The palaces are located in a walled town that was encircled by a ditch filled with prickly shrubs and built from wood and straw using traditional building techniques. The site of the Royal Palaces of Abomey covers an area of almost 47 hectares and has ten palaces adjacent to one other, some of which were extended as each of the Dahomey kings built a palace or extended one.

Within the Royal Palaces of Abomey. (UNESCO/CC BY SA 3.0)

Within the Royal Palaces of Abomey. (UNESCO/CC BY SA 3.0 )

The complex of palaces is now divided in two as a road runs through the former royal precincts. Each of the former royal residences are walled and built around three courtyards. The inner courtyard was where the king held court. The basic principle of the palaces was that they were organized around the courtyards of increasing importance.

There are also many places of religious significance in the area. These include the Djexo hut where the spirit of past monarchs are believed to reside. All of the Dahomey kings were buried adjacent to the palaces.

The Bas-Reliefs of the Royal Palaces of Abomey

Many sculpted bas-reliefs that were placed in the alcoves of the walls and pillars of the palaces are to be found in the compounds. Local craftsmen made these polychrome reliefs from clay which was mixed with palm oil and painted with a dye. The bas-reliefs were used to record the history and religious rites of the kingdom, as the Dahomey culture was an oral one and there were no written records.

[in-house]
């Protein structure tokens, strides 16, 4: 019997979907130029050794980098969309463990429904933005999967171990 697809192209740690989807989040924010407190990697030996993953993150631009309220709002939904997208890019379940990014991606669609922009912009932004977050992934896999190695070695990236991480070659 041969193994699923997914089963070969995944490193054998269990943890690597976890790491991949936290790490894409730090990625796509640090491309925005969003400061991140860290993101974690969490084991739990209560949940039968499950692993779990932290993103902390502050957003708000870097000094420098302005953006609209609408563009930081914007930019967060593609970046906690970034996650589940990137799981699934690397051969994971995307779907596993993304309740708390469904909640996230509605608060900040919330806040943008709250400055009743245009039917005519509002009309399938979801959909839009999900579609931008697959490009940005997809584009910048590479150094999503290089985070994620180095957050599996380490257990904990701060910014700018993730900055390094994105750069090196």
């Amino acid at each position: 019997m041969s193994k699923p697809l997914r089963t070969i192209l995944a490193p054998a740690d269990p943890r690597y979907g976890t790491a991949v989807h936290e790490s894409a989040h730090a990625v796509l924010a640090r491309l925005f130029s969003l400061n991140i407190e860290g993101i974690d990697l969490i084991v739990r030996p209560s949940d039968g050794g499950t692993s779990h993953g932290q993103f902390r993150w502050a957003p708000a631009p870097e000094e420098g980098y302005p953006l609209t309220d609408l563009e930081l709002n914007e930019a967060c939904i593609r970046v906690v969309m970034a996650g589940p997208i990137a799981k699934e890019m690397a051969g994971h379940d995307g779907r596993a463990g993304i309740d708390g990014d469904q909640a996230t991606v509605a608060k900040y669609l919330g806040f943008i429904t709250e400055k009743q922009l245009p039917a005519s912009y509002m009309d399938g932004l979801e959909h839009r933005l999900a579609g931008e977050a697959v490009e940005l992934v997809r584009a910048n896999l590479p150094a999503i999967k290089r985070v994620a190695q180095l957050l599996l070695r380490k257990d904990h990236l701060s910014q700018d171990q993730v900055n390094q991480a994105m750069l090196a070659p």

Bas relief sculpture. (NLPhotos / Adobe Stock)

Bas relief sculpture. ( NLPhotos / Adobe Stock)

Getting to the Royal Palaces of Abomey

The Royal Palaces are in the town of Abomey in the south of Benin. It is quite easy to reach the complex and accommodation near the Royal Palaces of Abomey is plentiful. An entrance fee is required to enter the buildings and visitors must be accompanied by a guide. There are many Dahomey artifacts to be seen in the compounds including traditional crafts, but photography is not permitted in the site.

Top image: Royal Palaces of Abomey. Source: Heerbaart, W/ CC BY 2.0

By Ed Whelan

References

Monroe, J. C. (2007). Continuity, revolution or evolution on the slave coast of West Africa? Royal architecture and political order in precolonial Dahomey . The Journal of African History, 48(3), 349-373. Available at:   https://www.cambridge.org/core/journals/journal-of-african-history/article/continuity-revolution-or-evolution-on-the-slave-coast-of-west-africa-royal-architecture-and-political-order-in-precolonial-dahomey/9161CAD3798C67BD6D61BB0AEBB3CB44

Norman, N. L., & Kelly, K. G. (2004). Landscape politics: The serpent ditch and the rainbow in West Africa . American Anthropologist, 106(1), 98-110. Available at: https://anthrosource.onlinelibrary.wiley.com/doi/abs/10.1525/aa.2004.106.1.98

Piquщ, F., & Rainer, L. H. (2000). Palace sculptures of Abomey: history told on walls (Vol. 3). Getty Publications. Available at: https://books.google.ie/books?hl=en&lr=&id=s55QAgAAQBAJ&oi=fnd&pg=PP1&dq=royal+palaces+of+abomey&ots=SwTj8mpW-F&sig=CWMqMLKKwoX9bBemgvEVxQRspZw&redir_esc=y#v=onepage&q=royal%20palaces%20of%20abomey&f=false